CHATTANOOGA, TN - As Volkswagen of America inches its way toward the goal of selling 800,000 vehicles in the U.S. by 2018, President and CEO Jonathan Browning says the existing dealer pool of 588 stores will be adequate to handle rising volumes over the next three years.
In the near term, “evolutionary” change at the dealer level should accommodate sales that are expected to balloon beyond the 2010 tally of 256,830 units in the U.S.
But by 2014, Browning tells Ward's an expanded dealer pool will be necessary, and “radical change” will be in order.
“Then we'll need to step up in terms of the dealer count across the country,” he says during an interview at VW's new plant here as it prepares to launch the new-for-'12 Passat for the North American market. “But our first focus is very much using the capacity in the existing network.”
Browning says VW dealers collectively have sold 500,000 vehicles a year in the past.
But it's been 40 years since they surpassed the half-million mark (532,904 units in 1971), according to Ward's historical data. The brand's high-water mark came a year earlier, in 1970, when 582,573 deliveries were made.
Ever since, VW's experience in the U.S. has been a hair-raising rollercoaster ride, plummeting to 68,365 in 1982, rebounding to 143,065 in 1986, plunging to the brink with 49,533 in 1993, then ascending to 355,648 units in 2001 before trending downward throughout the decade.
Still, with fresh product filling the pipeline, Browning is confident sales will show steady improvement.
“Our dealer body is really excited about what's happening, about this very clear commitment to the U.S. market, the investment in not only the plant here but the production coming into the U.S. There's a real sense of enthusiasm within the network.”
The re-engineered Passat, as well as the new Jetta and upcoming Beetle, both produced in Puebla, Mexico, promise to drive prospective first-time customers into VW showrooms. A hybrid Jetta and high-performance Golf R 5-door hatchback also are expected in 2012.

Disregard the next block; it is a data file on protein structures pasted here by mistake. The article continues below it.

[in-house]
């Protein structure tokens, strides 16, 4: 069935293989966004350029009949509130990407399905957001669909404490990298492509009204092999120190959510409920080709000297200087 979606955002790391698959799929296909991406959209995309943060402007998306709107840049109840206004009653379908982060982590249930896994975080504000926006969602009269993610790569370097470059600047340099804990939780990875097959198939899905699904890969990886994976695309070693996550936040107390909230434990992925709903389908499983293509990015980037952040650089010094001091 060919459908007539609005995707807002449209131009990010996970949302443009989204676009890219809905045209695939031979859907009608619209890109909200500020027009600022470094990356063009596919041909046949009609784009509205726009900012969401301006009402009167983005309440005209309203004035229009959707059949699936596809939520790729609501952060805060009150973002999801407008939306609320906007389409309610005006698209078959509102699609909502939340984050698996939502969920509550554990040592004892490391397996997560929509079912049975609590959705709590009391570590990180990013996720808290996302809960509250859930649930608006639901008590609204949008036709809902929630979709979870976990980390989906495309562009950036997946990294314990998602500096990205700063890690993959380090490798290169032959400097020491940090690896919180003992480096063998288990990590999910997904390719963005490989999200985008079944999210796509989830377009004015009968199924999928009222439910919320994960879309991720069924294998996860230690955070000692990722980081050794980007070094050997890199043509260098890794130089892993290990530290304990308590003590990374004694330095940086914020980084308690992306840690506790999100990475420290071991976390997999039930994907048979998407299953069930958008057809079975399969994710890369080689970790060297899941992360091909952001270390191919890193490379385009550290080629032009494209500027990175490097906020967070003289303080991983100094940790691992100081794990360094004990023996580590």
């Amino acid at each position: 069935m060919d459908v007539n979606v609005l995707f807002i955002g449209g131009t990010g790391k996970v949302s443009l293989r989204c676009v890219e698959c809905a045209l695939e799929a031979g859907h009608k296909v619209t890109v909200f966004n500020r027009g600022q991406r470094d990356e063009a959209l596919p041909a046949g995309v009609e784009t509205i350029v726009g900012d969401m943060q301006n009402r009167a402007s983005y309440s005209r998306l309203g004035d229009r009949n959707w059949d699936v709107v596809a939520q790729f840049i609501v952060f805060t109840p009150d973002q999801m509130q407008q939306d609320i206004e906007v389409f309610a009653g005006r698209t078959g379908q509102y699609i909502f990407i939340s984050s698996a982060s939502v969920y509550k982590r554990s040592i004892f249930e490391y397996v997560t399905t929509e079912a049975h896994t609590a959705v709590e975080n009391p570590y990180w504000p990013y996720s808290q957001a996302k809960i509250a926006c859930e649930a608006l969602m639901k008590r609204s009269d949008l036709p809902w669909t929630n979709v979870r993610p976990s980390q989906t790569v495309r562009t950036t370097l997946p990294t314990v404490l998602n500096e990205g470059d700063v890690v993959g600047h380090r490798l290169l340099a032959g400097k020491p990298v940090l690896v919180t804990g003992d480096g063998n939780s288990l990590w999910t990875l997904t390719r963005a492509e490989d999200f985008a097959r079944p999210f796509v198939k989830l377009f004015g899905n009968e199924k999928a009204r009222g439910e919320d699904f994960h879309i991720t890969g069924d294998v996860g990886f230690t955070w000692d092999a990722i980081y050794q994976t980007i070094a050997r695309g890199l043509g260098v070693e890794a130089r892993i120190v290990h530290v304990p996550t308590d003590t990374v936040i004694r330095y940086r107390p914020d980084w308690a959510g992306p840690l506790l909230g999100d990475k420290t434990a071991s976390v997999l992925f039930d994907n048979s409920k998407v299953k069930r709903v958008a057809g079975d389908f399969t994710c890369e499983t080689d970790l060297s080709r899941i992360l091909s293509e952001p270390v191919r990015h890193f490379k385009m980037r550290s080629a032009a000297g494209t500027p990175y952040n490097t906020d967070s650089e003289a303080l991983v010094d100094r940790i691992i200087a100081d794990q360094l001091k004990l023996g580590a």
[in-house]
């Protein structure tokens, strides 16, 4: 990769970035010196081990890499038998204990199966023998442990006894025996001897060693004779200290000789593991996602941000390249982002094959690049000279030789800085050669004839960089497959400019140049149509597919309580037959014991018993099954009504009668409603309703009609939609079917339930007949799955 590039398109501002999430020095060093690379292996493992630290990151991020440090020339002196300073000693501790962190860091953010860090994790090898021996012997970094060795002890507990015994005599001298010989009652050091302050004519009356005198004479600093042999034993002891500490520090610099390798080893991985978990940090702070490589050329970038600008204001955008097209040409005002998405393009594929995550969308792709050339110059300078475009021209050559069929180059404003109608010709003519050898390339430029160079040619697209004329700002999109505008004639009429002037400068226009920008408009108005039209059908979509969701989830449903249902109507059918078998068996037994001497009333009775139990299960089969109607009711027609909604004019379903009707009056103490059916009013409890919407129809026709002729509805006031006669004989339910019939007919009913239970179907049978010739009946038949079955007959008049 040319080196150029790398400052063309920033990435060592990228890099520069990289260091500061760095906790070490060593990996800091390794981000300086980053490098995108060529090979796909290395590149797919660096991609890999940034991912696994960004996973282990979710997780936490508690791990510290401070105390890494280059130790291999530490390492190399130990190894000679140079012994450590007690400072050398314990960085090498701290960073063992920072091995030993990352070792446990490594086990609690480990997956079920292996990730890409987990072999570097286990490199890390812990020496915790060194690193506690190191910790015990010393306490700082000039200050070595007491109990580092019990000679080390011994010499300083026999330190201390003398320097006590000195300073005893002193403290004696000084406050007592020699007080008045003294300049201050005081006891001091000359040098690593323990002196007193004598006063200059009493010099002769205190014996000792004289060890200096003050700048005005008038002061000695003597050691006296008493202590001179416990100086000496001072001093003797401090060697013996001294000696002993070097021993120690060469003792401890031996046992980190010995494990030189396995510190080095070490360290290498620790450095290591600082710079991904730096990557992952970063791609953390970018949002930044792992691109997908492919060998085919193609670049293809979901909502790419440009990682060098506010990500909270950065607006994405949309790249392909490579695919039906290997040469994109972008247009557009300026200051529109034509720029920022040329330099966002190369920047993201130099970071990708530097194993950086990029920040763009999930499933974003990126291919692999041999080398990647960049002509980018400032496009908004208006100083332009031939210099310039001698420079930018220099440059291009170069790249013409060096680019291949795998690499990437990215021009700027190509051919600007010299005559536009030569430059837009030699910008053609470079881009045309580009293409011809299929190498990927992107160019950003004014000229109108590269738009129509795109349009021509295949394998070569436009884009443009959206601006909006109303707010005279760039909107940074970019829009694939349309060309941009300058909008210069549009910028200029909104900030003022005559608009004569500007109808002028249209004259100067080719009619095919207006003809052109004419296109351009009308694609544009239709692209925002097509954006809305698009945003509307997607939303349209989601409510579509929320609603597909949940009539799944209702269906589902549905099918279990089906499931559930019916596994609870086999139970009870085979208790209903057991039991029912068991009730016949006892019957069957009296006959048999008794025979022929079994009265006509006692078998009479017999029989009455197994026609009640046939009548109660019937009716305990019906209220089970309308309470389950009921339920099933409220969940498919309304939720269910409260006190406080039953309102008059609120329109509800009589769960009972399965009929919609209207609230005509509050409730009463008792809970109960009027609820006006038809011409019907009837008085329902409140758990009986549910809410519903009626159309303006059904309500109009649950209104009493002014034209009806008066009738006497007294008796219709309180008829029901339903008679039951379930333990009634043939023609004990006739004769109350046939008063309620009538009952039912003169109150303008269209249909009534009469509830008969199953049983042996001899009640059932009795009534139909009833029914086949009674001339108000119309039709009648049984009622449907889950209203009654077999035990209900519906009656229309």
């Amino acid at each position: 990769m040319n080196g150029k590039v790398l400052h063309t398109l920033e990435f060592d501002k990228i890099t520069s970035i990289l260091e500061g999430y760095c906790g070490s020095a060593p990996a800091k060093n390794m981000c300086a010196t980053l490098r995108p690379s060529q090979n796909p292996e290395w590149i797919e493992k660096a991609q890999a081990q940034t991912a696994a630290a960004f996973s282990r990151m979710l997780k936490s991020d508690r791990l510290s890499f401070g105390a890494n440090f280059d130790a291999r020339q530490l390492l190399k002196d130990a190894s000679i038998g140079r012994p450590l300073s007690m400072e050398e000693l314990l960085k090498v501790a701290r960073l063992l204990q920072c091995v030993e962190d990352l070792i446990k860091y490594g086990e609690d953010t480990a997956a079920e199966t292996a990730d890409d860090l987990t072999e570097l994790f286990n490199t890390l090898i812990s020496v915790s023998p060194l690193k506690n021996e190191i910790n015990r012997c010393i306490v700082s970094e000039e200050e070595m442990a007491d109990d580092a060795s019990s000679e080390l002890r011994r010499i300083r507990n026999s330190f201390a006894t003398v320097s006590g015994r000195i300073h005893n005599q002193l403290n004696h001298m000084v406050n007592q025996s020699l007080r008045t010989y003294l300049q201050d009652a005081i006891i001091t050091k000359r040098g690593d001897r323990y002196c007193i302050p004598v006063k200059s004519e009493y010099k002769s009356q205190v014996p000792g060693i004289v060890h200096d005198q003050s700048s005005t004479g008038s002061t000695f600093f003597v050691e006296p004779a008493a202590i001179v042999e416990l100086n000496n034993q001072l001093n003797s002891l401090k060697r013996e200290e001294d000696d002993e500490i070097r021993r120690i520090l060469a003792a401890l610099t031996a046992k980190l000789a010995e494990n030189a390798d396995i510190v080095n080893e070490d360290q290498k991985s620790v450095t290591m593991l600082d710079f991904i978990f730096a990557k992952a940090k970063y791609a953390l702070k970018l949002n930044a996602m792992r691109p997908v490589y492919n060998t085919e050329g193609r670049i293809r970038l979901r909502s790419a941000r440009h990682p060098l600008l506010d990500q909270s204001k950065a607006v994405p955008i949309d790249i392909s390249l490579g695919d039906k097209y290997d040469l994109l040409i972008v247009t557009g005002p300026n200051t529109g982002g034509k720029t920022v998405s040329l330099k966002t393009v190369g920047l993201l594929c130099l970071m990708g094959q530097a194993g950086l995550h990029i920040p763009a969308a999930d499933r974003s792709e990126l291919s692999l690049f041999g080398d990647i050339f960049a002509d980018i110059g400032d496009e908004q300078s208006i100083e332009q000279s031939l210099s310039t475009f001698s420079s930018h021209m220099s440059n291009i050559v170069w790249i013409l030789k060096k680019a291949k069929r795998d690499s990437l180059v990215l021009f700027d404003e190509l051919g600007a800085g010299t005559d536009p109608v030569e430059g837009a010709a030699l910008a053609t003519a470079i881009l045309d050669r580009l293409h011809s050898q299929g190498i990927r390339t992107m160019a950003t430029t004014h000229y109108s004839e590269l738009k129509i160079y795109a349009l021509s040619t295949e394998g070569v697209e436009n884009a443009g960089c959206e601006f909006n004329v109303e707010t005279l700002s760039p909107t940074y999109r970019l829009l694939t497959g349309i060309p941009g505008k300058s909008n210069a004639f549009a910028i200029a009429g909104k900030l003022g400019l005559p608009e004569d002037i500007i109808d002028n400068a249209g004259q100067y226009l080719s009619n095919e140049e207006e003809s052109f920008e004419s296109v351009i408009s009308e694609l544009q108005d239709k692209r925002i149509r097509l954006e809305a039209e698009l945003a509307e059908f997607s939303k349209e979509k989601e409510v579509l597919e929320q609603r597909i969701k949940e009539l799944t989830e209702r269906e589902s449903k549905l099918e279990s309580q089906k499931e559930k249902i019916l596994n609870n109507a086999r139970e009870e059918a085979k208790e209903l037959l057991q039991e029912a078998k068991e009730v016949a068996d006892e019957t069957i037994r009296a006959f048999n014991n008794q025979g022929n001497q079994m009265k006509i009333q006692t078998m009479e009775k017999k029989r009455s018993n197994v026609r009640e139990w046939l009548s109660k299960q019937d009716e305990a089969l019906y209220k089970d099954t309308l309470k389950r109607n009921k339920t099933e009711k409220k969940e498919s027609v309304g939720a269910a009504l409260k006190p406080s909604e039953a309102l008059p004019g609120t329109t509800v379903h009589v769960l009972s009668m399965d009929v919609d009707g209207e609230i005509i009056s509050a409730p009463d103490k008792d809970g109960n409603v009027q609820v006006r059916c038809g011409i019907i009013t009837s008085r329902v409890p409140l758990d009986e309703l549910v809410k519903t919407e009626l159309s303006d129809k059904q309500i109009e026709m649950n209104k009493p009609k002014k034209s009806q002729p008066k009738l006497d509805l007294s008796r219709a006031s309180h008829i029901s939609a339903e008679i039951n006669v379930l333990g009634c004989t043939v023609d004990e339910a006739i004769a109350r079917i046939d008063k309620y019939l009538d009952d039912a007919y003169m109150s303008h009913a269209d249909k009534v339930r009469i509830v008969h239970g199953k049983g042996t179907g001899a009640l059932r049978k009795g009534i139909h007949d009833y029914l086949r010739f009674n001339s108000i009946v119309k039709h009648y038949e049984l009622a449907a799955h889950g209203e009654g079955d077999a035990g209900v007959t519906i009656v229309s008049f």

Midsize-car buyers generally drawn to high-volume vehicles such as the Toyota Camry, Honda Accord, Nissan Altima, Chevy Malibu and Ford Fusion are bound to shop the Passat, which is expected to be competitively base-priced at about $20,000. That's down significantly from the previous, smaller Passat, which started above $27,000.
“The dealer body absolutely is fundamental to achieving the growth plan,” Browning says. “And we see them as being well prepared for that challenge.”
Since the new-for-'11 Jetta launched last September (also at a lower base price than the model it replaced), VW showrooms have been welcoming new customers who have had limited experience with the auto maker based in Wolfsburg, Germany.
Some 60% of Jetta buyers are trading in competitive vehicles, Browning says.
“They're a dealer body that's obviously very comfortable with the existing customer base but also very comfortable with bringing in new customers from outside the franchise as well.”
So how many U.S. dealers will VW need to handle the 800,000-unit plateau?
“You tell me what the industry will be in 2018, and I'll tell you a number of dealers,” Browning says. “In simple terms, we're not assuming the industry gets back to pre-crisis levels. We've set our longer-term planning around the 15- to 16-million industry (U.S. sales) level. But who knows what cycles we'll go through between now and then?”
VW management will decide within two years whether to bring the Phaeton flagship sedan back to the U.S., he notes. The luxury car was available here from 2003 to 2007, and sales over the five years totaled a meager 3,354 units, according to Ward's data.
Although the new Passat is larger than the vehicle it replaces, Browning says consumers would not cross-shop it with the Phaeton, which is suited for a far more affluent buyer.